Niger: Unlawful killings by army on increase

Amnesty International has expressed alarm at the increasing number of extrajudicial executions of people in Niger by the army in the Agadez region, and has asked the Niger authorities to put an immediate stop to them.

Over the past four weeks, Niger security forces in the north of the country have unlawfully killed at least 13 civilians. Some, if not all, of them were apparently killed by the army in reprisal for attacks carried out by the Tuareg armed opposition group, le Mouvement des Nigériens pour la Justice (MNJ), (Niger Movement for Justice), which took up arms against the government in February 2007.

Amnesty International has received reports indicating that the armed forces were directly responsible for these extrajudicial executions.

According to the reports, on 22 November 2007, four people, Bachir Mouhamad and Mariko Kané, both gardeners, and Oukhoudane Algha and Hamad Ibrahim, both cattle farmers, were arrested by gendarmes in Tchintébizguint (30 km west of Agadez) after a mine exploded.

Whereas the gendarmes wanted to interrogate the suspects, members of the armed forces seized the four and their bodies were found five days later in a common grave. According to witnesses who saw the bodies, they showed signs of bullet wounds to the heart, forehead and ear.

On 9 December 2007, seven other people, including two Arab tradesmen – Ibrahim Sidi Amar and Osmane Sidi Rali – a cook, a mechanic and two drivers, all either Tuareg or Hausa, who were travelling back to Agadez by car were arrested on the road by the Niger security forces.

A close relative of one of the dead told Amnesty International: “We were waiting for our relatives in Agadez when we saw their vehicles arrive driven by soldiers. We asked them where our relatives were. They refused to answer and then, as we insisted, they agreed to drive us to the place where the seven were buried.”

The people who identified the bodies said that they saw numerous signs of cigarette burns and whipping on the victims’ bodies, as well as many bullet wounds to the face and chest. The relatives of some of the victims have asked the Niger authorities for an explanation and were promised that light would be shed on the killings.

Erwin van der Borght, Director of Amnesty International’s Africa Programme said:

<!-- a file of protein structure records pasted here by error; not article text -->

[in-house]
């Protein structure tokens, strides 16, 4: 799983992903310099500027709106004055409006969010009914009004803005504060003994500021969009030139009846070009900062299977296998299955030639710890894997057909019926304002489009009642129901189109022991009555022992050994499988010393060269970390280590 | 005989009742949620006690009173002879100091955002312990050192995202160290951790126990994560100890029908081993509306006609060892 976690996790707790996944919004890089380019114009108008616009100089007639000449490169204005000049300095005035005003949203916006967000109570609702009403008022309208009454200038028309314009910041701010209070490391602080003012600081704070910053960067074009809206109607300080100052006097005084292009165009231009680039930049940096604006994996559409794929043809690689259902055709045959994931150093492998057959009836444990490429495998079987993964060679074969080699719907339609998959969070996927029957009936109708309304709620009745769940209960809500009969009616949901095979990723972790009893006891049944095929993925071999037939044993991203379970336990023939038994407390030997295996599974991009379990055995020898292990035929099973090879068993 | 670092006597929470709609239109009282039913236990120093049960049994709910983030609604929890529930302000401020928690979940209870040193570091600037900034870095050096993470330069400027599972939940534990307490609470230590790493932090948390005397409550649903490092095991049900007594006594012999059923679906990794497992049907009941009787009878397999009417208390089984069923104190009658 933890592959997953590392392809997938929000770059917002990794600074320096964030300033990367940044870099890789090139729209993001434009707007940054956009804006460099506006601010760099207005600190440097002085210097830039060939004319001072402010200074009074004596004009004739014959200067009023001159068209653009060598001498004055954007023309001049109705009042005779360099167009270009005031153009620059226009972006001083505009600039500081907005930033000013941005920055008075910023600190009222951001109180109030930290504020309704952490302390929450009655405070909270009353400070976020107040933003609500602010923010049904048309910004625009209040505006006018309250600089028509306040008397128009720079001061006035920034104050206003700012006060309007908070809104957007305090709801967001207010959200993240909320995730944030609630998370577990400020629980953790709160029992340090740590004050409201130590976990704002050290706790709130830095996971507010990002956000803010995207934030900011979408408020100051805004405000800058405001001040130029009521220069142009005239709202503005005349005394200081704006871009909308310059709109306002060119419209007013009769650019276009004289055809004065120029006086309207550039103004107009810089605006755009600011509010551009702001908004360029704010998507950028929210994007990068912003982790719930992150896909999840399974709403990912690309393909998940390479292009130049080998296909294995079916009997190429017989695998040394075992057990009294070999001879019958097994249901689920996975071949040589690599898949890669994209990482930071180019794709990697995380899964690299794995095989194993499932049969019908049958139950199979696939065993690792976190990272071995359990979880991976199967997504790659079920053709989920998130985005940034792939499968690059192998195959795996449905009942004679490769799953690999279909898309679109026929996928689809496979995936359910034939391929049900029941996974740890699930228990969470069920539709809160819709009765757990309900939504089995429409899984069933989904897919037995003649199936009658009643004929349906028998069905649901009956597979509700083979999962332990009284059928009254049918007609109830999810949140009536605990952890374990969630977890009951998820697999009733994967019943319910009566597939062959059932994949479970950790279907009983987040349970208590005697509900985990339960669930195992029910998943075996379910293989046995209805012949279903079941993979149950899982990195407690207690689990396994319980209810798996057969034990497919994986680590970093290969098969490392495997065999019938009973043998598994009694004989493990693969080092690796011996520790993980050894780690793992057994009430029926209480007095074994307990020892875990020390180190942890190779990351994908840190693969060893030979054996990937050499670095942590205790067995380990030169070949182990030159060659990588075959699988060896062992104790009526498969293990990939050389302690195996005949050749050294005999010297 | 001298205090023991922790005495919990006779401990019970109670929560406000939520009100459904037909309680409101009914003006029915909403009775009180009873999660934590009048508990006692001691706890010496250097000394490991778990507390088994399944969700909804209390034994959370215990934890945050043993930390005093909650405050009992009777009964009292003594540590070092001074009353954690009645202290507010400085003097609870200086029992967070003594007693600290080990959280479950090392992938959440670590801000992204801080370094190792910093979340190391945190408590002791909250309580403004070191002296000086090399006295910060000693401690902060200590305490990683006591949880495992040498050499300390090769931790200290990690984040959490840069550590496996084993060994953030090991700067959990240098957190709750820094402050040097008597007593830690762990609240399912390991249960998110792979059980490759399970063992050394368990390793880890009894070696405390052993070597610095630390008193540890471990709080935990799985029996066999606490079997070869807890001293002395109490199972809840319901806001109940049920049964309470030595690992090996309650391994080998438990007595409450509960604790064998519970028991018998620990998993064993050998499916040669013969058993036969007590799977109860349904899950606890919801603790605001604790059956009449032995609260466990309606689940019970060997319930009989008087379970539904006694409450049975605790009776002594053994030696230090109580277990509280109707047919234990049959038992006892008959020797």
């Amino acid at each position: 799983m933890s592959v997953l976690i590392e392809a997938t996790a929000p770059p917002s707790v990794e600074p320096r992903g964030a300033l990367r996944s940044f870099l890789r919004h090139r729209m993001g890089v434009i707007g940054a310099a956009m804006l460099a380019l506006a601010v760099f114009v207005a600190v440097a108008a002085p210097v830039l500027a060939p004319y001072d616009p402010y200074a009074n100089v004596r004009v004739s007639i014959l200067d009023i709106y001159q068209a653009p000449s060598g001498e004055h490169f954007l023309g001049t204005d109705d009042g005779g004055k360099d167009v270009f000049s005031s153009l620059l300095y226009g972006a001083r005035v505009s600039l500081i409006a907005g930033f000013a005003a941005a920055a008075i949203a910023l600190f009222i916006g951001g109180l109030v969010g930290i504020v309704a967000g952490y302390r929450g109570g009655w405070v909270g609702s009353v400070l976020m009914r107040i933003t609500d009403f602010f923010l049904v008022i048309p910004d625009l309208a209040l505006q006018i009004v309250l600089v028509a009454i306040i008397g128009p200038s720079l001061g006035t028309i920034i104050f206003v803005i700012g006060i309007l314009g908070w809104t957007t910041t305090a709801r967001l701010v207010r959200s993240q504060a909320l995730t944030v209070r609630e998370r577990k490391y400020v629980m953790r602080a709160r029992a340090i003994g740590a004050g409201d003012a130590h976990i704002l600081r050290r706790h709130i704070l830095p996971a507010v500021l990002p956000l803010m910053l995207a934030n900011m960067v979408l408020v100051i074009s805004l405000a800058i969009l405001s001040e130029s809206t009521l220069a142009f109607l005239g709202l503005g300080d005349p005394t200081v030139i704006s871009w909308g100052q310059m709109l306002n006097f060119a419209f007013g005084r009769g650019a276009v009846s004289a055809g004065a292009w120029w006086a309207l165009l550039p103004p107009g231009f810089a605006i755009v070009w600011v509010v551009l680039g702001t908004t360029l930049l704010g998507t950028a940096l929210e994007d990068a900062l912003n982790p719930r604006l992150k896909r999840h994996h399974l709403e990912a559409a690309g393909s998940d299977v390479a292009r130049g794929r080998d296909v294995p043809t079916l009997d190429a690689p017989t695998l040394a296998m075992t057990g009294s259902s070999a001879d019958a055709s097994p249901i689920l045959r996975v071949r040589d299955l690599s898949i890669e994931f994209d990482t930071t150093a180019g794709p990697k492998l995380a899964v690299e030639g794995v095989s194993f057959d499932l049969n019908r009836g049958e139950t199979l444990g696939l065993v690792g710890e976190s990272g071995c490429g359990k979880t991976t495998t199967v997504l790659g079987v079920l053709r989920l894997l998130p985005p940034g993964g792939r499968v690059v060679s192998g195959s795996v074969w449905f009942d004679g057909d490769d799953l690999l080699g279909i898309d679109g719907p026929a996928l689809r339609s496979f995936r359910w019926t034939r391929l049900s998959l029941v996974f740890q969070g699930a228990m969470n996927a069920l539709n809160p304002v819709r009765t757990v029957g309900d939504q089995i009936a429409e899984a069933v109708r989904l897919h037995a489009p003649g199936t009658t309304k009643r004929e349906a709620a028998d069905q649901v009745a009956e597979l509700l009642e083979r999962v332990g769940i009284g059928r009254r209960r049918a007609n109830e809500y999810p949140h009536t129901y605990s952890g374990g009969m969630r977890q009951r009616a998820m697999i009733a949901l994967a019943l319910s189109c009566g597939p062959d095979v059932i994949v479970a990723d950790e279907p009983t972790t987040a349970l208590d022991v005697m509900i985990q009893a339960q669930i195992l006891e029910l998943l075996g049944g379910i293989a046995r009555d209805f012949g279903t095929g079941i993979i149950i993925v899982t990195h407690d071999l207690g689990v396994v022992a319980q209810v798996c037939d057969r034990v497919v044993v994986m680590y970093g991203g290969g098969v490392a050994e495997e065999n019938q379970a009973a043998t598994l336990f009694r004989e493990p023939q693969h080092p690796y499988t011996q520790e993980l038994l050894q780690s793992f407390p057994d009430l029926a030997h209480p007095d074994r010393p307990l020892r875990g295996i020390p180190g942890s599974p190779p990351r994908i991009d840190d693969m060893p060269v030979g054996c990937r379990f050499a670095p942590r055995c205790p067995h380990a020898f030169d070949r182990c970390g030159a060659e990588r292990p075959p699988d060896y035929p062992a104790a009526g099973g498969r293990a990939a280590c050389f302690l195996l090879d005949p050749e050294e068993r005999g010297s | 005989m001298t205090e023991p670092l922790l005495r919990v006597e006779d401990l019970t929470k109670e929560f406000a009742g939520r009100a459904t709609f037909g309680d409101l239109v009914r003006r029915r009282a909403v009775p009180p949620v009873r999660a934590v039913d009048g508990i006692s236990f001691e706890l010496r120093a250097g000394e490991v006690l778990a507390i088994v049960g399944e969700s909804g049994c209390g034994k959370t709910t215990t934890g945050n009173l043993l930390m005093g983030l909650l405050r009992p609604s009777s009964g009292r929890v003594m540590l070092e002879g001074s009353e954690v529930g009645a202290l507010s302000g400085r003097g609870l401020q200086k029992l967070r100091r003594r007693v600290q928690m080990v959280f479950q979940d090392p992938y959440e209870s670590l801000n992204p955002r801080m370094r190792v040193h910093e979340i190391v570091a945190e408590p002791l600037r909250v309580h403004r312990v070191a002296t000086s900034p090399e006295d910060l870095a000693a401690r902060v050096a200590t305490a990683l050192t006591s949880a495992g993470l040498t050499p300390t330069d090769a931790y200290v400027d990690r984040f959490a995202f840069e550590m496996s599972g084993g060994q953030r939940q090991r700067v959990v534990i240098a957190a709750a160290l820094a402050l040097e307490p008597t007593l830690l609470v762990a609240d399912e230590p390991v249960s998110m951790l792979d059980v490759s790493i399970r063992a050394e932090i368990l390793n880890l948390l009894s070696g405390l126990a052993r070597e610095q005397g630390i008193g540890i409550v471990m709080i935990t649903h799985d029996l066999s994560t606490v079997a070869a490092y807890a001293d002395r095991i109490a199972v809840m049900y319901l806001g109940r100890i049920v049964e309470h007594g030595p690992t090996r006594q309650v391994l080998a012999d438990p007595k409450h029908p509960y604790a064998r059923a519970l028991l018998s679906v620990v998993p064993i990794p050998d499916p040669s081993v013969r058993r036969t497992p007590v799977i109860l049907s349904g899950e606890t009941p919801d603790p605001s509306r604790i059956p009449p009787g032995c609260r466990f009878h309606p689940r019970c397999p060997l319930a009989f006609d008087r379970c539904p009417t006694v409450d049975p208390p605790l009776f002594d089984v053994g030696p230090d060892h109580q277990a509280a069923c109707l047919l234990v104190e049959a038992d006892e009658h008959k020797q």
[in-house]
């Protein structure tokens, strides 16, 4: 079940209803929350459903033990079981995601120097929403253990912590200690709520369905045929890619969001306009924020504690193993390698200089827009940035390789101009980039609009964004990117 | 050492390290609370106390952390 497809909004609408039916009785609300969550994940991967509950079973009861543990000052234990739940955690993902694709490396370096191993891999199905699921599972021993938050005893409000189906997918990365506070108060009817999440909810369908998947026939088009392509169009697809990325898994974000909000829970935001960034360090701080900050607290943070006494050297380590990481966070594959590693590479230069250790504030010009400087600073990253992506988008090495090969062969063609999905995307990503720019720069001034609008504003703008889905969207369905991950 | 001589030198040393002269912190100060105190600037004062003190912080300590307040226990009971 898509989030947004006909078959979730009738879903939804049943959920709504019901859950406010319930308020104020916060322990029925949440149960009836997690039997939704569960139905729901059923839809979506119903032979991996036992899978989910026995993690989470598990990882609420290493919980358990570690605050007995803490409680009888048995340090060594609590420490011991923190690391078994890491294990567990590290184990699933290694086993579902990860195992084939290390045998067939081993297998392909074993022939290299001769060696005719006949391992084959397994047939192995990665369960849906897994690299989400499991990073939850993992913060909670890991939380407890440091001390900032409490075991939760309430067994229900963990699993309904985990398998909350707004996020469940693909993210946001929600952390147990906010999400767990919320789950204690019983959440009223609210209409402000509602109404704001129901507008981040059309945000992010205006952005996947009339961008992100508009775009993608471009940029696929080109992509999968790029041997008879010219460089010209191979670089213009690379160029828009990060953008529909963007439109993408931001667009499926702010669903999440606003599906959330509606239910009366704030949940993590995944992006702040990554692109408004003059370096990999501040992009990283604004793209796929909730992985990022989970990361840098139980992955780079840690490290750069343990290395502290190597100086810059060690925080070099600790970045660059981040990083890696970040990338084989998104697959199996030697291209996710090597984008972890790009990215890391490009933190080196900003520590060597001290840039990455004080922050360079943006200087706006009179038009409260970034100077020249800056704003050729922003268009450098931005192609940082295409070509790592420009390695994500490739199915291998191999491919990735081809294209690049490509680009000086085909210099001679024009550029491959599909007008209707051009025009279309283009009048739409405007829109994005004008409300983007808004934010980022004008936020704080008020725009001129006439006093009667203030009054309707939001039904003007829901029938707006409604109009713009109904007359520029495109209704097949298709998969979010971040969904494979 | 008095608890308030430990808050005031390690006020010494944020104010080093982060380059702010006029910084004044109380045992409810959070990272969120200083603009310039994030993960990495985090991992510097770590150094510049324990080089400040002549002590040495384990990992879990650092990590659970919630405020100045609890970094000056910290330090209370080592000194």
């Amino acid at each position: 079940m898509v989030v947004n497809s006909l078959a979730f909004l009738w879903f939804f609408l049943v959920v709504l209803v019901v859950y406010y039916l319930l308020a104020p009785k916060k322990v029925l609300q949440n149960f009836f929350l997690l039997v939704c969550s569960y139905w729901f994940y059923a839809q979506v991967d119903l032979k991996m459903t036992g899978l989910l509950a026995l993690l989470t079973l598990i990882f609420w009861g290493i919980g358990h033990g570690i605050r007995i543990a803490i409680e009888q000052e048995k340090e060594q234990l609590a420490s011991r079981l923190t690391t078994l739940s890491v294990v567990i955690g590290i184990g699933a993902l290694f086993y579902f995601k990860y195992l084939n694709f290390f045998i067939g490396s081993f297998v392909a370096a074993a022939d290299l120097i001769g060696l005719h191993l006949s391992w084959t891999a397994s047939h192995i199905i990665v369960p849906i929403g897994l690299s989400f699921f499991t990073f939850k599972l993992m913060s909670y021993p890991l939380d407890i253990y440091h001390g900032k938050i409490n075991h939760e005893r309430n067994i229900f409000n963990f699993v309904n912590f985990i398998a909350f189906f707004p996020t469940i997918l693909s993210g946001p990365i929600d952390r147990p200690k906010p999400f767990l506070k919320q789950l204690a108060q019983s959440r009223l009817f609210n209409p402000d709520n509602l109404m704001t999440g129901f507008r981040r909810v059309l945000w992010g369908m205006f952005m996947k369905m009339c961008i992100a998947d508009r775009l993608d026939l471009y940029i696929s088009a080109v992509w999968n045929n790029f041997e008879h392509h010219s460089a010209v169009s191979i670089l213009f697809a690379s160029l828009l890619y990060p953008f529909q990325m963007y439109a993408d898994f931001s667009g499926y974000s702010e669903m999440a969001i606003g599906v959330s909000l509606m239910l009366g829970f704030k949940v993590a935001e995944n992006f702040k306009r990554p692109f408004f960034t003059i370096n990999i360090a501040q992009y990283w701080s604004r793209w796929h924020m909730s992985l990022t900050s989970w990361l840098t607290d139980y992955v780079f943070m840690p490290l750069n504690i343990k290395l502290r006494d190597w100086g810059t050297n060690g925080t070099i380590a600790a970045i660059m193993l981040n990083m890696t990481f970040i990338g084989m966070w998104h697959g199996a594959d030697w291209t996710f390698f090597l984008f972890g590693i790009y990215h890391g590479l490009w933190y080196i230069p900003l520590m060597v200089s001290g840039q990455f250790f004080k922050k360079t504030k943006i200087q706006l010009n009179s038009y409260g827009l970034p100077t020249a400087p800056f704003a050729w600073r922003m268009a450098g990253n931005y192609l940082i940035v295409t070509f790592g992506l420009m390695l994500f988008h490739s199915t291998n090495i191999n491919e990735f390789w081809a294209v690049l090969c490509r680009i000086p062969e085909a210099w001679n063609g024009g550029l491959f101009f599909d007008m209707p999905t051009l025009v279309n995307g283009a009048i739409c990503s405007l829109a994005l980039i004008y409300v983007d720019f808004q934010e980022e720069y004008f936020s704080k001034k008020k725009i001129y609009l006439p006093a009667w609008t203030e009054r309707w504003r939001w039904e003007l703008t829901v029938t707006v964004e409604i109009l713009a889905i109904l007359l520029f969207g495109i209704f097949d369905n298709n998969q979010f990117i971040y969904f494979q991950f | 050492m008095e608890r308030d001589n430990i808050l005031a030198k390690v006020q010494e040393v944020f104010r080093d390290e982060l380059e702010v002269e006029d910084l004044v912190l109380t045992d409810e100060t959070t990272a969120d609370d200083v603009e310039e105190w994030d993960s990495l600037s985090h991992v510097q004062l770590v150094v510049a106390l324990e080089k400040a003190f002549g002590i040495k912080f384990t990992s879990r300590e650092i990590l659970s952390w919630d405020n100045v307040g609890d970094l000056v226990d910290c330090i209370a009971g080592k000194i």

“Amnesty International is calling on the Niger authorities to open investigations into these unlawful killings, to bring those responsible to justice, and to provide reparations to the relatives of the victims. The authorities should also make it clear to the security forces that such unlawful killings and other human rights violations will not be tolerated and that those responsible will have to answer for their actions before the courts.”
The organisation is also calling on the Niger authorities and the MNJ to publicly commit to respect Common Article 3 of the Geneva Conventions at all times and to take concrete measures to ensure the protection of civilians in conflict zones. In addition, Amnesty International is calling on the Niger authorities to respect human rights standards.

These extrajudicial executions, as well as fear of fighting between the Niger Army and members of the MNJ, have led to the displacement of both the settled and nomadic population. For example, the entire population fled the village of Iférouane (350 km north of Agadez) and sought refuge in Agadez and Arlit (200 km north of Agadez).

Erwin van der Borght said.
“Some of these displaced people will have been taken in by their families or the local population. However, they will find it hard to find provisions at a difficult time when basic food prices have gone up considerably. If this state of affairs goes on for long, the displaced will find themselves in an increasingly precarious situation.”

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